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Just Cutting Back on Smoking May Not Boost Lifespan

Quitting entirely is only way to extend longevity, study contends


The researchers found no difference overall in death rates between those who smoked and those who only cut down. In one of the studies, they found a lifespan benefit for those who cut down, but only among those who smoked 21 or more cigarettes per day. In the United States, that would be about a pack-a-day habit.

"These inconclusive results support the view that reducing cigarette consumption should not be promoted as a means of reducing mortality, although it may have a valuable role as a step toward smoking cessation," the researchers wrote.

The lead author of the study, public-health researcher Carole Hart at the University of Glasgow, in Scotland, declined to comment on the study. The two other study authors did not respond to a request for comment.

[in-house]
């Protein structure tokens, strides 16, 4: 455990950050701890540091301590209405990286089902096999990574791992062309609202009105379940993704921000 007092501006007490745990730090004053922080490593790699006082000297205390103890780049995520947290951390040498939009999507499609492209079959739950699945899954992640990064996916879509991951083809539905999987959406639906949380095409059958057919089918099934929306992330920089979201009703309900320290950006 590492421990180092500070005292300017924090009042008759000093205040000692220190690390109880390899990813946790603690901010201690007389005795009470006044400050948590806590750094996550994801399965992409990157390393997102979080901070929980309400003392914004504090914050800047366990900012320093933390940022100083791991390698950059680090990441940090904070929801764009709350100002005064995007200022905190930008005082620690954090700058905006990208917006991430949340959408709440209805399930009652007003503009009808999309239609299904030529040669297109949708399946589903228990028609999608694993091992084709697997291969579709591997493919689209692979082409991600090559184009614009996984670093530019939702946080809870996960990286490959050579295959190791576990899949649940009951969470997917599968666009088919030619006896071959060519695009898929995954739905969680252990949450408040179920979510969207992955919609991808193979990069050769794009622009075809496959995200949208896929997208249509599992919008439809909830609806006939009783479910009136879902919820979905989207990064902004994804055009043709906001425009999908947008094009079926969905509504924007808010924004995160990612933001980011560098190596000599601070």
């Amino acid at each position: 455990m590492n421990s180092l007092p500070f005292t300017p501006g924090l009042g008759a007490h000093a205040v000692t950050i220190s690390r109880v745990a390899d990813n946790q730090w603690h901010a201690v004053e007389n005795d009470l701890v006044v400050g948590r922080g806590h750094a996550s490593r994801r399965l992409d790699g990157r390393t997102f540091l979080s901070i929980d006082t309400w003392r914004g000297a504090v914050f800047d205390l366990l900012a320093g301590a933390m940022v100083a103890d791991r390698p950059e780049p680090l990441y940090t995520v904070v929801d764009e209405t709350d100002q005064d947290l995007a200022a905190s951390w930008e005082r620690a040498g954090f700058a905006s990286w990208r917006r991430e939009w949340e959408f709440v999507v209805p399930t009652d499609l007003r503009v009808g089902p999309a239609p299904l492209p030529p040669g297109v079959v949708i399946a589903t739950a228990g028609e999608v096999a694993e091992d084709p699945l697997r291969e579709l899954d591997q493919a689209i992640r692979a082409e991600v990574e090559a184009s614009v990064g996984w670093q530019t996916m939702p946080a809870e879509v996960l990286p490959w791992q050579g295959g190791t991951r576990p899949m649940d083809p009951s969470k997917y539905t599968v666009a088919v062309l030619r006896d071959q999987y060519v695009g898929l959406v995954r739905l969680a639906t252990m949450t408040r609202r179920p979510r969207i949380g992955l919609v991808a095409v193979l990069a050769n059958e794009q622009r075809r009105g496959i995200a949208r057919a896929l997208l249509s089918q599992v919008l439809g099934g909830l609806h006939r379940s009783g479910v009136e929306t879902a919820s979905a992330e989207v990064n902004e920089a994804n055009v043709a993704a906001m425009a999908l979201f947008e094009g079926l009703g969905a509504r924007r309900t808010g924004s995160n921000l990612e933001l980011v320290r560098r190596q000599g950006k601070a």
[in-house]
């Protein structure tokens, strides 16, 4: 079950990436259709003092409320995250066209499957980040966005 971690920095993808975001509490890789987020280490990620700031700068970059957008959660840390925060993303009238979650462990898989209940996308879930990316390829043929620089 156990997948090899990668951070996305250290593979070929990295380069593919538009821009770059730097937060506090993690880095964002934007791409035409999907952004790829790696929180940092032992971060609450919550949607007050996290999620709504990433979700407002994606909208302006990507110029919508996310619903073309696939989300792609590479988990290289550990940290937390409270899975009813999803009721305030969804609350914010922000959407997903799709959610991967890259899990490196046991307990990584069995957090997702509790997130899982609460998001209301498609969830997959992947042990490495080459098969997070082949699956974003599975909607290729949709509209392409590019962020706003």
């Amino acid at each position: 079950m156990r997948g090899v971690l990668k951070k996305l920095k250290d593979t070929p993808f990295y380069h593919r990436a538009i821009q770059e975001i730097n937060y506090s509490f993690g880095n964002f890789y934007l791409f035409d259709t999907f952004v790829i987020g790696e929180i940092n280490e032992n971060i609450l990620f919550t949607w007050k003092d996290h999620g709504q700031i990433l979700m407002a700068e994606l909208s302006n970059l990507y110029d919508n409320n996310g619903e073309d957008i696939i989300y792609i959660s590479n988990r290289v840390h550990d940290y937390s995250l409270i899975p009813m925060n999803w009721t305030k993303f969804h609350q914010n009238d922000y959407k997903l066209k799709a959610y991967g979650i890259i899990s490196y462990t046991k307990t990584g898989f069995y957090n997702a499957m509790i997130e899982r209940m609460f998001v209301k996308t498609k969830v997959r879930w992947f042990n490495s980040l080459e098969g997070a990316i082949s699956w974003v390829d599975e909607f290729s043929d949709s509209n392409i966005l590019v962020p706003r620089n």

It remains clear that quitting itself is a good idea. The study found that smokers who quit were 25 percent to 34 percent less likely to die over the period of the research.

"Quit between ages 25 and 34 and save 10 years of life; between 35 and 44, save nine years; quit between 45 and 54, gain six years; quit between 55 and 64, gain four years," UCSF's Schroeder said.

If that's the case, why might cutting down not help much, if it all? "Many of the immediate effects come from reduced cardiovascular disease, which is sensitive to very low smoking exposure," he said. "The benefit from cancer risk reduction is not apparent for many years."

Schroeder cautioned, however, that cutting down still has benefits. "The main, and possibly only, benefit from reducing cigarette intake -- as opposed to stopping -- is that it makes it easier to quit subsequently," he said. "It also reduces the exposure of others to secondhand smoke."

The study was published online July 3 in the American Journal of Epidemiology.

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